Written by Stephen King
Directed by Daniel Attias
The small town of Tarker’s Mill was a place that was very peaceful, where nothing ever happened. Until one night, murders begin. The town people believe it’s some maniac killer on the loose and intend to hunt the man down. Marty, a young handicapped boy, believes that the killer is no man at all, but a werewolf. After a run in with the werewolf Marty and his sister, Jane hunt all over town for the man who is the werewolf.
It started in May in a small town and every month after that whenever the moon is full… It came back.
It’s possible I’m a bit of a sucker for Silver Bullet. It is one of my favorite King shorts, it takes place a couple of months before the Bicentennial, which is something I remember vividly. I was six years old in my small, Midwestern town, and pumped for the parade. I never saw it because my barefoot ass stepped on a broken beer bottle and missed the parade, getting a trip to the ER instead. The next day, a foot full of stitches, and jacked up on root beer and snacks; I got pampered at home. Part of the pampering included my mom letting me watch The Horror of Dracula late that night. Funny how these seemingly insignificant moments can impact your memories and perception of something all these years later.
Based on the short story, Cycle of the Werewolf, by Stephen King, Silver Bullet is a classic 80’s horror movie. There was a time when Gary Busey was “normal”, or at least he seemed like a normal guy then. He might have been huffing thinner in his trailer for all I know.
The sleepy town of Tarker’s Mill is about as boring as it gets. Marty Coslaw (Corey Haim), is a handicapped young boy that races around town in a gas-powered wheelchair, compliments of his well-meaning, but alcoholic, Uncle Red (Gary Busey). His resentful sister, Jane (Megan Follows), is never far behind, ready to provoke Marty since she’s so sick of his “Poor Marty” routine.
Tarker’s Mill seems to have produced the impossible, a serial killer descends on the jerkwater town and a body count begins. Marty, being a master of foreshadowing, mentions to Uncle Red that the killer must be a werewolf. Pissed that the town has cancelled the fireworks due to the safety issues that arise from murders, Uncle Red gives Marty a fat sack of illegal firework and turns him loose into the night on his newly built wheelchair/motorcycle. He warns Marty to not mention it to his mom, best to venture out into the night unsupervised, right? Best uncle ever.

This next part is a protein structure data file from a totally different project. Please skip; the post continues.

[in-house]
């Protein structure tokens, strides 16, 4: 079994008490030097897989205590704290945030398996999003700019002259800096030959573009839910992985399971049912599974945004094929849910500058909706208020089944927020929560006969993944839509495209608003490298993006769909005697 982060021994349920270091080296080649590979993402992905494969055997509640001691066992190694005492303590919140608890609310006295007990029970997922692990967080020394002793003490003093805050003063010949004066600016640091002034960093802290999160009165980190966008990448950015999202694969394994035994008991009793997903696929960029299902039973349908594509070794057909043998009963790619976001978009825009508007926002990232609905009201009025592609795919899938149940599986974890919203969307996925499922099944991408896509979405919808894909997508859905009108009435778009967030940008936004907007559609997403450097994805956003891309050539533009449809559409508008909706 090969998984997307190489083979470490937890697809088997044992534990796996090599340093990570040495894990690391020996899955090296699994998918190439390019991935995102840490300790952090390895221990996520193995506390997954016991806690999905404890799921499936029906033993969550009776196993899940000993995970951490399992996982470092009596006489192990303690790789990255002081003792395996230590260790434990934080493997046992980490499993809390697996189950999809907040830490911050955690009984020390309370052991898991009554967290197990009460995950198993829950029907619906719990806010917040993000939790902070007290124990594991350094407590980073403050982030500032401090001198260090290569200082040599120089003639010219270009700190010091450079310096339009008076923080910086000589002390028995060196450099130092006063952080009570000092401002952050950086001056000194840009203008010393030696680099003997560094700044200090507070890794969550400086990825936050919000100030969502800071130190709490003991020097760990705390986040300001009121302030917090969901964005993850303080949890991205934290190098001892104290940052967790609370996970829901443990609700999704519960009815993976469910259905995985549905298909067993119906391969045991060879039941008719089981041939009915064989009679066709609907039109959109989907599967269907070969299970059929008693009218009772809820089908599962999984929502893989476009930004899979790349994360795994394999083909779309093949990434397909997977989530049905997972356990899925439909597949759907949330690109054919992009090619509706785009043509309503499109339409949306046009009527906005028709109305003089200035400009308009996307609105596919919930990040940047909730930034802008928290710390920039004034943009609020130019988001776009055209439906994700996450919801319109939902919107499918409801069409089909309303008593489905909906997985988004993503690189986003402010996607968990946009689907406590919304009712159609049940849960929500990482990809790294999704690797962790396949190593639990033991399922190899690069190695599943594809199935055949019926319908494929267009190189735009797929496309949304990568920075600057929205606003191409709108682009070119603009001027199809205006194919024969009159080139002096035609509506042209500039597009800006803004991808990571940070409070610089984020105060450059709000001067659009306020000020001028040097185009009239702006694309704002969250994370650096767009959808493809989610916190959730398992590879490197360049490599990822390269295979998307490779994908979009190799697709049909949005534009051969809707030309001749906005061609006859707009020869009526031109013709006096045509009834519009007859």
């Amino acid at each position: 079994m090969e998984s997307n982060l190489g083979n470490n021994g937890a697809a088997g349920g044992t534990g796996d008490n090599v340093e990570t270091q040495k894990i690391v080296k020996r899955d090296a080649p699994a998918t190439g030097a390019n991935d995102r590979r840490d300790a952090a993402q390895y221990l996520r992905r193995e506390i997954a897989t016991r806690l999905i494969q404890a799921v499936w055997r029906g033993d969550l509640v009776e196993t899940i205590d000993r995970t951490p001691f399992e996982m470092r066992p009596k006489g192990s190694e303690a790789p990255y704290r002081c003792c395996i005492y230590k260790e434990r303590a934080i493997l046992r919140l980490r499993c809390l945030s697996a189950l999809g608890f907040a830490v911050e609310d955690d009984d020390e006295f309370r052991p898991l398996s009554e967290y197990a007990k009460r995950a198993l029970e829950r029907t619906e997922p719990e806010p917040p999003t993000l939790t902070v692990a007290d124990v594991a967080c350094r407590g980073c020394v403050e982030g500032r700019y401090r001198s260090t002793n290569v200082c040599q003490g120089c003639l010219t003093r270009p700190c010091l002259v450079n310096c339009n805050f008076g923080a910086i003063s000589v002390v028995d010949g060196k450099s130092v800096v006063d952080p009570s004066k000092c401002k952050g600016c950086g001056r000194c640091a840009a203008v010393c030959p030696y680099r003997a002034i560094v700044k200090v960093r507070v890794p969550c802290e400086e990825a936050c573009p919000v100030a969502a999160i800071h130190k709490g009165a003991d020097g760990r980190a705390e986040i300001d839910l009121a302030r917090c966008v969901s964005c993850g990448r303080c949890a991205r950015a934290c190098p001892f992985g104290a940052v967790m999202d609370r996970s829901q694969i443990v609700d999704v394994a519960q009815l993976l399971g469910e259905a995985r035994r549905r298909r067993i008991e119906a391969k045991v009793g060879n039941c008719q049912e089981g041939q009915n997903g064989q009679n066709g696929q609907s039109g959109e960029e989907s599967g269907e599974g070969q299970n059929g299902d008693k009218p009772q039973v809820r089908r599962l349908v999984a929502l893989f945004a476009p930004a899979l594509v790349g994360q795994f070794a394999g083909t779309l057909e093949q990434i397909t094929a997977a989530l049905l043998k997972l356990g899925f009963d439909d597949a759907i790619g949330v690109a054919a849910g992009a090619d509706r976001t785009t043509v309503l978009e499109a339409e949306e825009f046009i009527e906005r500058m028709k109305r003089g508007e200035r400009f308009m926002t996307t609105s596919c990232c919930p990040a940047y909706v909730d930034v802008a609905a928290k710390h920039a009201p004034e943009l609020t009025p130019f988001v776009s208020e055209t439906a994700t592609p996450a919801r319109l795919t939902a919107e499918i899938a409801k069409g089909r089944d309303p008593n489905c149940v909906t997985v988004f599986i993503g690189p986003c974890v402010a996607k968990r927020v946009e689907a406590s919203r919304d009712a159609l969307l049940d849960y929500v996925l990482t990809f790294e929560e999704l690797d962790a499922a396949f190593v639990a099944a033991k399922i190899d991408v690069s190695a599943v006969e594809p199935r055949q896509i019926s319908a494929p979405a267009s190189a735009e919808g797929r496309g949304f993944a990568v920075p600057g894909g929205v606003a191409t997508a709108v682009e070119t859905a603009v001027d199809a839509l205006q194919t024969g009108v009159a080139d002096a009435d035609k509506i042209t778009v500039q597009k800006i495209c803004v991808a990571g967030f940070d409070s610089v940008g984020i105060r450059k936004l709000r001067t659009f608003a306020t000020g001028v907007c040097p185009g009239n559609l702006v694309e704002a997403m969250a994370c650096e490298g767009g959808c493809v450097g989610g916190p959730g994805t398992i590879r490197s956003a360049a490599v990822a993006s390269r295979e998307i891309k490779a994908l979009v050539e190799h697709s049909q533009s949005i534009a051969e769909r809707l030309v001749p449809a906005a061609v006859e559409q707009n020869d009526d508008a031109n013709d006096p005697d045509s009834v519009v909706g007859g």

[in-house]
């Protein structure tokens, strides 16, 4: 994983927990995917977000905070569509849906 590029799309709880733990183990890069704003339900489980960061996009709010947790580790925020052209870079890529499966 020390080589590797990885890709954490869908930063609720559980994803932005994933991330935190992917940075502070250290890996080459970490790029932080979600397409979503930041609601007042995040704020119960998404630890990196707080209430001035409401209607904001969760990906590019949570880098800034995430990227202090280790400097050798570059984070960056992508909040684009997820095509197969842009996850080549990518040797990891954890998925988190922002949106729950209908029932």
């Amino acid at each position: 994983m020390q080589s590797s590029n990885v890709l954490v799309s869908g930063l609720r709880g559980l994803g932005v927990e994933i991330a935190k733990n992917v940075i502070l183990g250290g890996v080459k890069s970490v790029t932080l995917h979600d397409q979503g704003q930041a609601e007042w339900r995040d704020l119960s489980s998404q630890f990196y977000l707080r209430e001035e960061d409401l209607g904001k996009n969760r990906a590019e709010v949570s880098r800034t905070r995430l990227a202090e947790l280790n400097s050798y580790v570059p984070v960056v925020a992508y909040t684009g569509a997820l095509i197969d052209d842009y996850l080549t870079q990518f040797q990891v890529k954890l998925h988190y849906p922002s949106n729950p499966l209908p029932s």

“Oww! My eye! My doctor told me to not get fireworks in it!”
Marty has the terrible fortune of witnessing the stalking werewolf with his own eyes. Not limited by his handicap, our young and disabled hero fires a Black Cat rocket right into the wolves’ eye. What happens next involved Marty convincing Jane that the werewolf exists. The two begin a house to house Tarker’s Mill CSI detective bit as they try to catch the werewolf. The adult Jane narrates some of the movies scenes, making it sound like a Dollar Store version of Life Goes On. Corky would be so disappointed.
As Jane goes door to door, under the guise of just being really proactive about collecting empty soda bottles for the church fund-raiser, she makes a terrifying discovery. She delivers the bottles to the pastor’s (Everett McGill) home, and finds a bit of evidence in the pastor’s garage that she can’t ignore. The newly donned eye patch the rev is sporting isn’t really good news either. I won’t spoil the end for you; rent it if you haven’t, you have had plenty of time to have seen this one.
Terry O’ Quinn (John Locke of Lost) plays the local sheriff, which I had forgotten in the 15 + years since I’d seen Silver Bullet. This is not a tier one horror flick by any means, but it is a solid 80’s adaptation with some great scares and decent special effects. McGill as Reverend Lowe is magnificently spooky in his role. That black eye patch was like a portal into hell when I watched this as an impressionable 15-year-old.
In the end, this is a great horror movie, not The Exorcist great, but still a memorable and convincing entry. I found it charming and effective after all these years. Stay off the moors on your way to rent this. Or just increase your odds of living and watch this instantly on Netflix.